A Changing Industry (HMA)

Changing IndustryFor many decades, procedures used in hot-mix asphalt (HMA) production remained basically unchanged, until the practice of milling asphalt pavements began.  Today, milling highways and roads prior to repaving is a common practice.  As the newly generated milled asphalt, known as "RAP" (Reclaimed Asphalt Pavement) began to become plenteous, awareness grew as to the inherent value of the RAP product. The asphalt industry started trying different methods of blending this valuable RAP product in with the current virgin made HMA. Initially, mechanical, environmental and QC problems were experienced.  With improved techniques, the issues that caused initial production problems were identified and corrected.  Today it is normal for RAP to be blended into new HMA, although the percentage of RAP introduced is generally limited because of limitations with standard processing equipment. In many geographical regions, especially in metropolitan areas, there is now an abundance of the valuable RAP product; in fact, in many areas huge RAP inventory stockpiles have become problematic.

Although the valuable RAP inventories are continuing to grow, HMA today is still primarily produced with virgin asphalt binder and virgin aggregates.   However, in recent years the value of RAP has been realized and industry focus has been placed on increasing the amount of RAP in new HMA production.  This new focus is primarily the result of the increasing costs of petroleum based PG binder and raw aggregates which have a direct impact on HMA productions costs.  This concern comes at a time when many federal and state funding sources are becoming increasingly strained.  

In today's worldwide economy recycled materials are used (whenever and wherever possible) if economic and environmental advantages can be realized.  High quality HMA can be produced with great economic advantage realized using 100% processed RAP.  New HMA  produced with 100% RAP can yield production cost savings of 30% or more vs. HMA produced primarily with virgin ingredients. In addition, high utilization of RAP has an extremely beneficial environmental impact.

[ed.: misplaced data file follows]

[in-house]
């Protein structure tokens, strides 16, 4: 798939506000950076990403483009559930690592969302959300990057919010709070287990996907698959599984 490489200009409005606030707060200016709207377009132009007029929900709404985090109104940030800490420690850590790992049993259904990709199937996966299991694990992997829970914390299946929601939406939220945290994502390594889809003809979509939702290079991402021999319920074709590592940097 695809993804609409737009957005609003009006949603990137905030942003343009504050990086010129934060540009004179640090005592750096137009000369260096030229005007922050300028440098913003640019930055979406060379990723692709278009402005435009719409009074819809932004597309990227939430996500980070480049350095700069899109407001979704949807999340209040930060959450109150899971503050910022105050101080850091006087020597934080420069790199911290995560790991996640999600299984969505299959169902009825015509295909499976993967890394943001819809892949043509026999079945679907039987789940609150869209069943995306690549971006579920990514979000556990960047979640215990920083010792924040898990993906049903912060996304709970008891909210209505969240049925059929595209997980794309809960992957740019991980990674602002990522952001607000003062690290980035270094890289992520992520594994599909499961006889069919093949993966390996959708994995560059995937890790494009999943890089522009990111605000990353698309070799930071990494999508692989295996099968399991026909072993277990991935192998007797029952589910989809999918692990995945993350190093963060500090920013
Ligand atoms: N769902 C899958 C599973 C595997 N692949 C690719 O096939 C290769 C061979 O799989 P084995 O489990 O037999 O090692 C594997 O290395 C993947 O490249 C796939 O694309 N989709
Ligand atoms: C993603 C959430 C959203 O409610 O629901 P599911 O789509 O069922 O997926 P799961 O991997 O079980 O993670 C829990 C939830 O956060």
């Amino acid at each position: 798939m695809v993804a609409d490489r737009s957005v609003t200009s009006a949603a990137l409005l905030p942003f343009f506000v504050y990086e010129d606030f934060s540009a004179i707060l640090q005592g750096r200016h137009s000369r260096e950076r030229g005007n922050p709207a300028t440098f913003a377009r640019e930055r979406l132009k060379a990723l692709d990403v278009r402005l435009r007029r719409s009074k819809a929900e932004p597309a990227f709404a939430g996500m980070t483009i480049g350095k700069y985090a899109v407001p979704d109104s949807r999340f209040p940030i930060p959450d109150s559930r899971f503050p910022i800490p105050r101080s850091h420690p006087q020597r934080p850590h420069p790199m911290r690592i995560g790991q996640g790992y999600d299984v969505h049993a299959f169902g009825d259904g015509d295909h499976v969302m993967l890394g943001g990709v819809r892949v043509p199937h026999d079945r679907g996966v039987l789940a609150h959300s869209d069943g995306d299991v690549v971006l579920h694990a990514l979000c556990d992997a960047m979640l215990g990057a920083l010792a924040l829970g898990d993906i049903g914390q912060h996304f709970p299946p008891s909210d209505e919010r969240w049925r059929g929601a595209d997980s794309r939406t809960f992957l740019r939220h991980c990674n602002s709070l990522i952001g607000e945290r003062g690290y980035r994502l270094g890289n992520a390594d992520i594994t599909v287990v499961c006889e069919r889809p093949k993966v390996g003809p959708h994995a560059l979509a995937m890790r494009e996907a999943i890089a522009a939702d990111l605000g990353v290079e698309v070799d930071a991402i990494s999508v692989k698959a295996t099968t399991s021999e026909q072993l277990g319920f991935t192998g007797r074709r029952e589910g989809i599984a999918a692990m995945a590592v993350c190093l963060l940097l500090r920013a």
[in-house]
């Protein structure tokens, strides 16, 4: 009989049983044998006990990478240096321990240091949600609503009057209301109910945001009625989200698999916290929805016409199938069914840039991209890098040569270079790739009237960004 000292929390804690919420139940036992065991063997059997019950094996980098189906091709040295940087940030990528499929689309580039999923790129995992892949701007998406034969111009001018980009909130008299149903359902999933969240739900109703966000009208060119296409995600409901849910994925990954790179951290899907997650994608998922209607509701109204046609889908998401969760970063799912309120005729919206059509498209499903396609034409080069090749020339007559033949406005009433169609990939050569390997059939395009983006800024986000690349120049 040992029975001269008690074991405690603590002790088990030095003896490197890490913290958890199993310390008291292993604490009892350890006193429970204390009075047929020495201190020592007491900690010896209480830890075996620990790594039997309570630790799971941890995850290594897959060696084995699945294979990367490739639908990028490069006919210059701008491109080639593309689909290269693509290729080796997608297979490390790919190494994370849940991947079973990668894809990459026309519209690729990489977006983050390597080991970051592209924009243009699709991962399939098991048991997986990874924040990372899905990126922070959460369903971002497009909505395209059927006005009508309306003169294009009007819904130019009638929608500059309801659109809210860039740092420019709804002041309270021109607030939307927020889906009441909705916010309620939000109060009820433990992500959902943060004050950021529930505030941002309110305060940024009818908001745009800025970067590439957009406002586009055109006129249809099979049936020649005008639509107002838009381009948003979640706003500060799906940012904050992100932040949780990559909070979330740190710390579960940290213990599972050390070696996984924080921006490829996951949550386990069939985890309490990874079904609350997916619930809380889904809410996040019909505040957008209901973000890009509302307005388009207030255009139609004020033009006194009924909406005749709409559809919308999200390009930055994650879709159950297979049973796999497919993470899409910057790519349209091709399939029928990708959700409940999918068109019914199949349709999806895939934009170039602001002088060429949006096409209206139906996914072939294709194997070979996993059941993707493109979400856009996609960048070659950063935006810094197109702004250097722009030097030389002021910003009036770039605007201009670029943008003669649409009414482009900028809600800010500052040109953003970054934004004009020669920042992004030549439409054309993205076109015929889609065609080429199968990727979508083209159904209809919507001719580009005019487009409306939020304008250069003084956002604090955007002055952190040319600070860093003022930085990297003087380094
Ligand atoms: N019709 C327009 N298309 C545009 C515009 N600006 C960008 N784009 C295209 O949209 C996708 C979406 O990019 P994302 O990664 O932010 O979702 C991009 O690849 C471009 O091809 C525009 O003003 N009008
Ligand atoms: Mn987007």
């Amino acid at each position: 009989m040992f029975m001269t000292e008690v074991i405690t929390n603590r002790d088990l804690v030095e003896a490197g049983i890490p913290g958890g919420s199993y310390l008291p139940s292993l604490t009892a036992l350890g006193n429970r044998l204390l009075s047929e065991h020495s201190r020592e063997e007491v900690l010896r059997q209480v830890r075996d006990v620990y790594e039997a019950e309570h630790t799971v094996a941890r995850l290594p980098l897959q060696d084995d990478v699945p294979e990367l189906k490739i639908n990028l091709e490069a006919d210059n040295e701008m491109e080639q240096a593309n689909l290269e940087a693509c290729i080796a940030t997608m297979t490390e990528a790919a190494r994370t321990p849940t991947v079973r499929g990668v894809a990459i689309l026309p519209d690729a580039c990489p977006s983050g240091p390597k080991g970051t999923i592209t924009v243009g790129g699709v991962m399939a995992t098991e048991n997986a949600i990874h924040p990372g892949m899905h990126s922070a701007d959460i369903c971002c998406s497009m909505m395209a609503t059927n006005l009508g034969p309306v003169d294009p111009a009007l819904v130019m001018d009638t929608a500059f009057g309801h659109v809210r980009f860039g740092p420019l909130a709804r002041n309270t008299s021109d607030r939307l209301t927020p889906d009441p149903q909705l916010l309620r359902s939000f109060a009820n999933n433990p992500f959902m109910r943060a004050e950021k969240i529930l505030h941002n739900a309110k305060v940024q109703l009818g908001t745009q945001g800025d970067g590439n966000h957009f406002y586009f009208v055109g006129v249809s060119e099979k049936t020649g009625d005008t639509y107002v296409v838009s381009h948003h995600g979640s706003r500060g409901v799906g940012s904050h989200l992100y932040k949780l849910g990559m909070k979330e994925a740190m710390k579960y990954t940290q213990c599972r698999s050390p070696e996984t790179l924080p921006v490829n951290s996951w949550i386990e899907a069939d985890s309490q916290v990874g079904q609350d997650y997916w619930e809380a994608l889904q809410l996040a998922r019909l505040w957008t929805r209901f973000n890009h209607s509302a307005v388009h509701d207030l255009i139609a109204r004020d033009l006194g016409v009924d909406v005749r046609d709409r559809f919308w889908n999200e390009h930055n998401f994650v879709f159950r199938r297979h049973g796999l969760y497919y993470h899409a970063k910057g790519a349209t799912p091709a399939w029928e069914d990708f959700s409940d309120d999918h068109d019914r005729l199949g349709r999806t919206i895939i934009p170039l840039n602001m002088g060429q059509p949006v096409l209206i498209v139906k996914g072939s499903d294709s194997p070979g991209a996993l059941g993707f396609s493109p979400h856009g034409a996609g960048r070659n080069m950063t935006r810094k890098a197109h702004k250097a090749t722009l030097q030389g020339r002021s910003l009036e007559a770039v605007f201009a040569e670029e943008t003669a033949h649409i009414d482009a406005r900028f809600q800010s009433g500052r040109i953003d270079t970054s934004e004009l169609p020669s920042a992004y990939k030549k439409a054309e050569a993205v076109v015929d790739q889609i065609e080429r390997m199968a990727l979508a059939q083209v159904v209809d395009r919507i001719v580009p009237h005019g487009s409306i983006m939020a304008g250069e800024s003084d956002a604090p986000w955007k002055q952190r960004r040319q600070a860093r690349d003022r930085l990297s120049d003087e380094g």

Examination as to why there are still limited amounts of RAP used in new HMA production has revealed two primary reasons:

1) Although there may be a few exceptions, drum-mix, batch and double-barrel type asphalt plant technologies generally are incapable of attaining greater than a 30%-40% blend of RAP into the new HMA without experiencing limitations and/or environmental drawbacks.  These limiting factors are basically determined by normal laws of physics.  Superheated virgin material generally acts as the heat transfer medium to the cool RAP bringing the combined blend to the desired temperature. It has been heard that up to 50% RAP can be blended in some plants, but it must be noted that the material must be of extremely low moisture content and usually attainable only on the hottest and driest days of the year.

2) It has been noted that some state agencies have been very slow to embrace change, yet for those agencies that have approved HMA comprised of higher RAP percentages, positive results have been realized.

Green PerspectiveToday, HMA pavements comprised of increased percentages of RAP are now produced regularly throughout the nation. Additionally, various agency and industry studies are revealing very positive results. The FHWA has taken a position of being very pro-recycling.  By following standard recommended RAP stockpiling methods and RAP "fractionating" methods, a consistent high quality RAP product can be produced. Today, new technology specifically designed utilizing indirectly heated drum plants are available for producing high-quality HMA in high production capacities, comprised primarily or entirely from 100% RAP.  

Today, the industry is seeking pavement sustainability, "Green" environmental awareness, as well as energy reduction. HMA produced primarily from RAP provide these benefits and more.  For various significant reasons, great emphasis should be made now to review and modify existing specifications allowing for the acceptance of HMA produced primarily from RAP, provided that the new HMA produced meets or exceeds specification equivalency and test results.